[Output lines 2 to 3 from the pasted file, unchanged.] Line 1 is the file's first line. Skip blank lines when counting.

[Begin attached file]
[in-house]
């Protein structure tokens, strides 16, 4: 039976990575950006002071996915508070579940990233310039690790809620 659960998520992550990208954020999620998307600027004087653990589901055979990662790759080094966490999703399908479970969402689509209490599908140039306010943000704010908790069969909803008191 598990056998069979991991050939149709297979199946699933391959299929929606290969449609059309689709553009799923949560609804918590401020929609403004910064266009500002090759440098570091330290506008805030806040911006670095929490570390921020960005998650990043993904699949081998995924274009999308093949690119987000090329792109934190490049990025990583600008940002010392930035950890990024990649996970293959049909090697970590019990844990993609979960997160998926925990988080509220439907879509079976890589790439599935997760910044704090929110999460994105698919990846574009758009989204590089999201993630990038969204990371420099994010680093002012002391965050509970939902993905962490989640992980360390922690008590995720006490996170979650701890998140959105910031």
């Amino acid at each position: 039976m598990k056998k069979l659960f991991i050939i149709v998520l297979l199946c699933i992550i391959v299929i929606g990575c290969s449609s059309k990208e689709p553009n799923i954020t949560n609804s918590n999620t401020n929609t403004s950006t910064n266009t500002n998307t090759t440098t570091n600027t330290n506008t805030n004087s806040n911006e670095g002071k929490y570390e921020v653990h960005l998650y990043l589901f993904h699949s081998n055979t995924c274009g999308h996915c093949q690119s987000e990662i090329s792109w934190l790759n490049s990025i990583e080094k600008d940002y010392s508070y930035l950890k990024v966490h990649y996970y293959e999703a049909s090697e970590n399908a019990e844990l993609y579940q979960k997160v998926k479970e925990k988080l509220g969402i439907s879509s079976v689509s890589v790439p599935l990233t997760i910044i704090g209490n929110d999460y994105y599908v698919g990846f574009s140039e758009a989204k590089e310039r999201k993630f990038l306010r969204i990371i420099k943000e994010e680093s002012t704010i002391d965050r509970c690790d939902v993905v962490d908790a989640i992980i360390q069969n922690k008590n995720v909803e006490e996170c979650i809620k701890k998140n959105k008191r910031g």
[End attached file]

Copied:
């Protein structure tokens, strides 16, 4: 039976990575950006002071996915508070579940990233310039690790809620 659960998520992550990208954020999620998307600027004087653990589901055979990662790759080094966490999703399908479970969402689509209490599908140039306010943000704010908790069969909803008191 598990056998069979991991050939149709297979199946699933391959299929929606290969449609059309689709553009799923949560609804918590401020929609403004910064266009500002090759440098570091330290506008805030806040911006670095929490570390921020960005998650990043993904699949081998995924274009999308093949690119987000090329792109934190490049990025990583600008940002010392930035950890990024990649996970293959049909090697970590019990844990993609979960997160998926925990988080509220439907879509079976890589790439599935997760910044704090929110999460994105698919990846574009758009989204590089999201993630990038969204990371420099994010680093002012002391965050509970939902993905962490989640992980360390922690008590995720006490996170979650701890998140959105910031």
């Amino acid at each position: 039976m598990k056998k069979l659960f991991i050939i149709v998520l297979l199946c699933i992550i391959v299929i929606g990575c290969s449609s059309k990208e689709p553009n799923i954020t949560n609804s918590n999620t401020n929609t403004s950006t910064n266009t500002n998307t090759t440098t570091n600027t330290n506008t805030n004087s806040n911006e670095g002071k929490y570390e921020v653990h960005l998650y990043l589901f993904h699949s081998n055979t995924c274009g999308h996915c093949q690119s987000e990662i090329s792109w934190l790759n490049s990025i990583e080094k600008d940002y010392s508070y930035l950890k990024v966490h990649y996970y293959e999703a049909s090697e970590n399908a019990e844990l993609y579940q979960k997160v998926k479970e925990k988080l509220g969402i439907s879509s079976v689509s890589v790439p599935l990233t997760i910044i704090g209490n929110d999460y994105y599908v698919g990846f574009s140039e758009a989204k590089e310039r999201k993630f990038l306010r969204i990371i420099k943000e994010e680093s002012t704010i002391d965050r509970c690790d939902v993905v962490d908790a989640i992980i360390q069969n922690k008590n995720v909803e006490e996170c979650i809620k701890k998140n959105k008191r910031g």